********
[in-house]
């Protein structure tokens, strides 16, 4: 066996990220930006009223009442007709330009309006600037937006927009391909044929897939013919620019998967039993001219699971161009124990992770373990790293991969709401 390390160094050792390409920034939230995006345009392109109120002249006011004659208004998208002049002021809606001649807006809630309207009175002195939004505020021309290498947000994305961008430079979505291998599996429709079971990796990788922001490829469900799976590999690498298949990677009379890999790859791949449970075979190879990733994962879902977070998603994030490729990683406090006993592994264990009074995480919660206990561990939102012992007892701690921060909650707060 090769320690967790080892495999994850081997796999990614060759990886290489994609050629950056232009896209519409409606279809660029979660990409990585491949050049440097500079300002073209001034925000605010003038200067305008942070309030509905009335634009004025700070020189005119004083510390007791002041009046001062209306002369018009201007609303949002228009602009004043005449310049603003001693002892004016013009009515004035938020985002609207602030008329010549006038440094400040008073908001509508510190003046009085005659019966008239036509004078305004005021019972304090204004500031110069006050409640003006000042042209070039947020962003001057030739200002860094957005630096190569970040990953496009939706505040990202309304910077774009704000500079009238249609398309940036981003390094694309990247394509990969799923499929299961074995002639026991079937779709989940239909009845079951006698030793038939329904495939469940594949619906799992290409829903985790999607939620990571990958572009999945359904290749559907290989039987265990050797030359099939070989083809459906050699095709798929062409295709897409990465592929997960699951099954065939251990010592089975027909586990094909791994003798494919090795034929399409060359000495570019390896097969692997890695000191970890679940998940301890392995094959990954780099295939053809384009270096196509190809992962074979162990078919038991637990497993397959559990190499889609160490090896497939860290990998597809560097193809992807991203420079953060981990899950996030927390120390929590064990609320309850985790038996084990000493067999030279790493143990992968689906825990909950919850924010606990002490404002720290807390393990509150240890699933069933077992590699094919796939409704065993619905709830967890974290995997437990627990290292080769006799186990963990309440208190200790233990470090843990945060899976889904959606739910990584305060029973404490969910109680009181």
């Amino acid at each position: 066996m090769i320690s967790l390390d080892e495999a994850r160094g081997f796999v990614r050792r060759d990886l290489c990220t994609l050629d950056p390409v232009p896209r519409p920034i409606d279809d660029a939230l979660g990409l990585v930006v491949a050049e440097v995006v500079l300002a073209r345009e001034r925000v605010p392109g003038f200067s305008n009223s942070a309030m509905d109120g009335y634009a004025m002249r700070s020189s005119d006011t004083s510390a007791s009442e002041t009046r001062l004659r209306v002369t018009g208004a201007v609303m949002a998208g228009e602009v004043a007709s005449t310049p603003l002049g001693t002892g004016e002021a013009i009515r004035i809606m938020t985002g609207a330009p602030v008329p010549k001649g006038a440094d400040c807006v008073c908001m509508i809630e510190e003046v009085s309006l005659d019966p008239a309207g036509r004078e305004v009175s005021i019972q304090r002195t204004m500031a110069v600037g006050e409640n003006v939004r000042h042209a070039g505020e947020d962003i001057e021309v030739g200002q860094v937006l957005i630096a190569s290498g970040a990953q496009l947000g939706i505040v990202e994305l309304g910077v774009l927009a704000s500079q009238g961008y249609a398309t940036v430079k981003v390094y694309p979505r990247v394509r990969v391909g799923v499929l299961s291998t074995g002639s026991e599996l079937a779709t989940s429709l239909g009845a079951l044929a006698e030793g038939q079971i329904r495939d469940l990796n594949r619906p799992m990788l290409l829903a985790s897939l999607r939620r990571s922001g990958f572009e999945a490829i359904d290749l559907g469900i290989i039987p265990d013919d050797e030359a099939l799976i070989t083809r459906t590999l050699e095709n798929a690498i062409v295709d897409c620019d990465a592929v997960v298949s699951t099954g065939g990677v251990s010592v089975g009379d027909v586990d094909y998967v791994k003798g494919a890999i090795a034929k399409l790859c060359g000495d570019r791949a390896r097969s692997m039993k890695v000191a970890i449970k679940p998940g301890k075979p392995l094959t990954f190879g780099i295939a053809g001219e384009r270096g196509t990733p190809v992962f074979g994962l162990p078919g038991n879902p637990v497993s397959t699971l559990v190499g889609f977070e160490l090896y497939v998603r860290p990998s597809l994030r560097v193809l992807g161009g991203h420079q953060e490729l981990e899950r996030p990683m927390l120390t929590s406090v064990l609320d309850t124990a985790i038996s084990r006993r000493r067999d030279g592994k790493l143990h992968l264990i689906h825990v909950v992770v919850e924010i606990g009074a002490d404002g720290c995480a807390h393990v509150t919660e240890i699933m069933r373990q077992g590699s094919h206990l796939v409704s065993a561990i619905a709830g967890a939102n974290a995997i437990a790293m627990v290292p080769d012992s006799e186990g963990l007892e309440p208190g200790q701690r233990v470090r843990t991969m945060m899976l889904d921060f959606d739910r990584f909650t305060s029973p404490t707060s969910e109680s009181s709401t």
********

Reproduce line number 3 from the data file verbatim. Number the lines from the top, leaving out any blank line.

């Amino acid at each position: 066996m090769i320690s967790l390390d080892e495999a994850r160094g081997f796999v990614r050792r060759d990886l290489c990220t994609l050629d950056p390409v232009p896209r519409p920034i409606d279809d660029a939230l979660g990409l990585v930006v491949a050049e440097v995006v500079l300002a073209r345009e001034r925000v605010p392109g003038f200067s305008n009223s942070a309030m509905d109120g009335y634009a004025m002249r700070s020189s005119d006011t004083s510390a007791s009442e002041t009046r001062l004659r209306v002369t018009g208004a201007v609303m949002a998208g228009e602009v004043a007709s005449t310049p603003l002049g001693t002892g004016e002021a013009i009515r004035i809606m938020t985002g609207a330009p602030v008329p010549k001649g006038a440094d400040c807006v008073c908001m509508i809630e510190e003046v009085s309006l005659d019966p008239a309207g036509r004078e305004v009175s005021i019972q304090r002195t204004m500031a110069v600037g006050e409640n003006v939004r000042h042209a070039g505020e947020d962003i001057e021309v030739g200002q860094v937006l957005i630096a190569s290498g970040a990953q496009l947000g939706i505040v990202e994305l309304g910077v774009l927009a704000s500079q009238g961008y249609a398309t940036v430079k981003v390094y694309p979505r990247v394509r990969v391909g799923v499929l299961s291998t074995g002639s026991e599996l079937a779709t989940s429709l239909g009845a079951l044929a006698e030793g038939q079971i329904r495939d469940l990796n594949r619906p799992m990788l290409l829903a985790s897939l999607r939620r990571s922001g990958f572009e999945a490829i359904d290749l559907g469900i290989i039987p265990d013919d050797e030359a099939l799976i070989t083809r459906t590999l050699e095709n798929a690498i062409v295709d897409c620019d990465a592929v997960v298949s699951t099954g065939g990677v251990s010592v089975g009379d027909v586990d094909y998967v791994k003798g494919a890999i090795a034929k399409l790859c060359g000495d570019r791949a390896r097969s692997m039993k890695v000191a970890i449970k679940p998940g301890k075979p392995l094959t990954f190879g780099i295939a053809g001219e384009r270096g196509t990733p190809v992962f074979g994962l162990p078919g038991n879902p637990v497993s397959t699971l559990v190499g889609f977070e160490l090896y497939v998603r860290p990998s597809l994030r560097v193809l992807g161009g991203h420079q953060e490729l981990e899950r996030p990683m927390l120390t929590s406090v064990l609320d309850t124990a985790i038996s084990r006993r000493r067999d030279g592994k790493l143990h992968l264990i689906h825990v909950v992770v919850e924010i606990g009074a002490d404002g720290c995480a807390h393990v509150t919660e240890i699933m069933r373990q077992g590699s094919h206990l796939v409704s065993a561990i619905a709830g967890a939102n974290a995997i437990a790293m627990v290292p080769d012992s006799e186990g963990l007892e309440p208190g200790q701690r233990v470090r843990t991969m945060m899976l889904d921060f959606d739910r990584f909650t305060s029973p404490t707060s969910e109680s009181s709401t």